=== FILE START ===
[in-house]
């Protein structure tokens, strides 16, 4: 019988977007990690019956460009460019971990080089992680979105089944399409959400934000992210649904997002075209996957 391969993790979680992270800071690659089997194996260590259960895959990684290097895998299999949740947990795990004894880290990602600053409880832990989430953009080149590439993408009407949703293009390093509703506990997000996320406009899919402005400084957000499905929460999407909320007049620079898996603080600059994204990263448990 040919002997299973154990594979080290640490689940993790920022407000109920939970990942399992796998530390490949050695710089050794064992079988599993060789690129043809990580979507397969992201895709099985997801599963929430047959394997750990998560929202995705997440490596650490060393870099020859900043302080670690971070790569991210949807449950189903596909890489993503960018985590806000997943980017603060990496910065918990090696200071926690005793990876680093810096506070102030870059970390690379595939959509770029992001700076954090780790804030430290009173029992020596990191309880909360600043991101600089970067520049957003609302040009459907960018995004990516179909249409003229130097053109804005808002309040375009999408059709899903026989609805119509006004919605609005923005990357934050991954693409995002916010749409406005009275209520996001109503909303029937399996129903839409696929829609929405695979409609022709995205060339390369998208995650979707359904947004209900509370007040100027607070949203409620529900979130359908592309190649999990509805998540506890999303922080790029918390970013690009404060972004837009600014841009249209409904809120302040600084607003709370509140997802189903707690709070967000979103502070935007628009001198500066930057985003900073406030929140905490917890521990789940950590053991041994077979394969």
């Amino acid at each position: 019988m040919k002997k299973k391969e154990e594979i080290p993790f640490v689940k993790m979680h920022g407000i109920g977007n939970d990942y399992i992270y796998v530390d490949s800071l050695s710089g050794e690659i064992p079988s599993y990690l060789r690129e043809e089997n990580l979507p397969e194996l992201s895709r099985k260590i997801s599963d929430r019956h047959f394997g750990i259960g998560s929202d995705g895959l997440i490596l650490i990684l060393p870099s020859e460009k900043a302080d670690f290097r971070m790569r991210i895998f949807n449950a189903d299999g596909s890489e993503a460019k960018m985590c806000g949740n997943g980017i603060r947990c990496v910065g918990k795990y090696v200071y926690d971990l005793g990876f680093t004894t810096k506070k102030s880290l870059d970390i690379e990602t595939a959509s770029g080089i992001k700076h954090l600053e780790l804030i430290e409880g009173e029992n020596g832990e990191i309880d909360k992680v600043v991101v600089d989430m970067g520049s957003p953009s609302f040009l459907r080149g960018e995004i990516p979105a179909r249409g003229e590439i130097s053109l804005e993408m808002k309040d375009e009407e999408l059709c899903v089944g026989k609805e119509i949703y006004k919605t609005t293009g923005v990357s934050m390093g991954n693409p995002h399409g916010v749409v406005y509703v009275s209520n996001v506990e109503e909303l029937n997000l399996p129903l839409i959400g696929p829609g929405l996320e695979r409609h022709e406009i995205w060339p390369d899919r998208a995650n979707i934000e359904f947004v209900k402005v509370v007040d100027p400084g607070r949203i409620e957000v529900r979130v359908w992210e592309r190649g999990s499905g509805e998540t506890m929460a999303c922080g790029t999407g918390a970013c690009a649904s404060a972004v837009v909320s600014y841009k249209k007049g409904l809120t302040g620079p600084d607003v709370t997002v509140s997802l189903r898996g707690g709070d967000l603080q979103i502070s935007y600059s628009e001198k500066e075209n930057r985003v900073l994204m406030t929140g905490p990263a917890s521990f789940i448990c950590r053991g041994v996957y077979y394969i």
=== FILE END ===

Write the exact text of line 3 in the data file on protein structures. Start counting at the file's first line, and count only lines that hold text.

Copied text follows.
């Amino acid at each position: 019988m040919k002997k299973k391969e154990e594979i080290p993790f640490v689940k993790m979680h920022g407000i109920g977007n939970d990942y399992i992270y796998v530390d490949s800071l050695s710089g050794e690659i064992p079988s599993y990690l060789r690129e043809e089997n990580l979507p397969e194996l992201s895709r099985k260590i997801s599963d929430r019956h047959f394997g750990i259960g998560s929202d995705g895959l997440i490596l650490i990684l060393p870099s020859e460009k900043a302080d670690f290097r971070m790569r991210i895998f949807n449950a189903d299999g596909s890489e993503a460019k960018m985590c806000g949740n997943g980017i603060r947990c990496v910065g918990k795990y090696v200071y926690d971990l005793g990876f680093t004894t810096k506070k102030s880290l870059d970390i690379e990602t595939a959509s770029g080089i992001k700076h954090l600053e780790l804030i430290e409880g009173e029992n020596g832990e990191i309880d909360k992680v600043v991101v600089d989430m970067g520049s957003p953009s609302f040009l459907r080149g960018e995004i990516p979105a179909r249409g003229e590439i130097s053109l804005e993408m808002k309040d375009e009407e999408l059709c899903v089944g026989k609805e119509i949703y006004k919605t609005t293009g923005v990357s934050m390093g991954n693409p995002h399409g916010v749409v406005y509703v009275s209520n996001v506990e109503e909303l029937n997000l399996p129903l839409i959400g696929p829609g929405l996320e695979r409609h022709e406009i995205w060339p390369d899919r998208a995650n979707i934000e359904f947004v209900k402005v509370v007040d100027p400084g607070r949203i409620e957000v529900r979130v359908w992210e592309r190649g999990s499905g509805e998540t506890m929460a999303c922080g790029t999407g918390a970013c690009a649904s404060a972004v837009v909320s600014y841009k249209k007049g409904l809120t302040g620079p600084d607003v709370t997002v509140s997802l189903r898996g707690g709070d967000l603080q979103i502070s935007y600059s628009e001198k500066e075209n930057r985003v900073l994204m406030t929140g905490p990263a917890s521990f789940i448990c950590r053991g041994v996957y077979y394969i």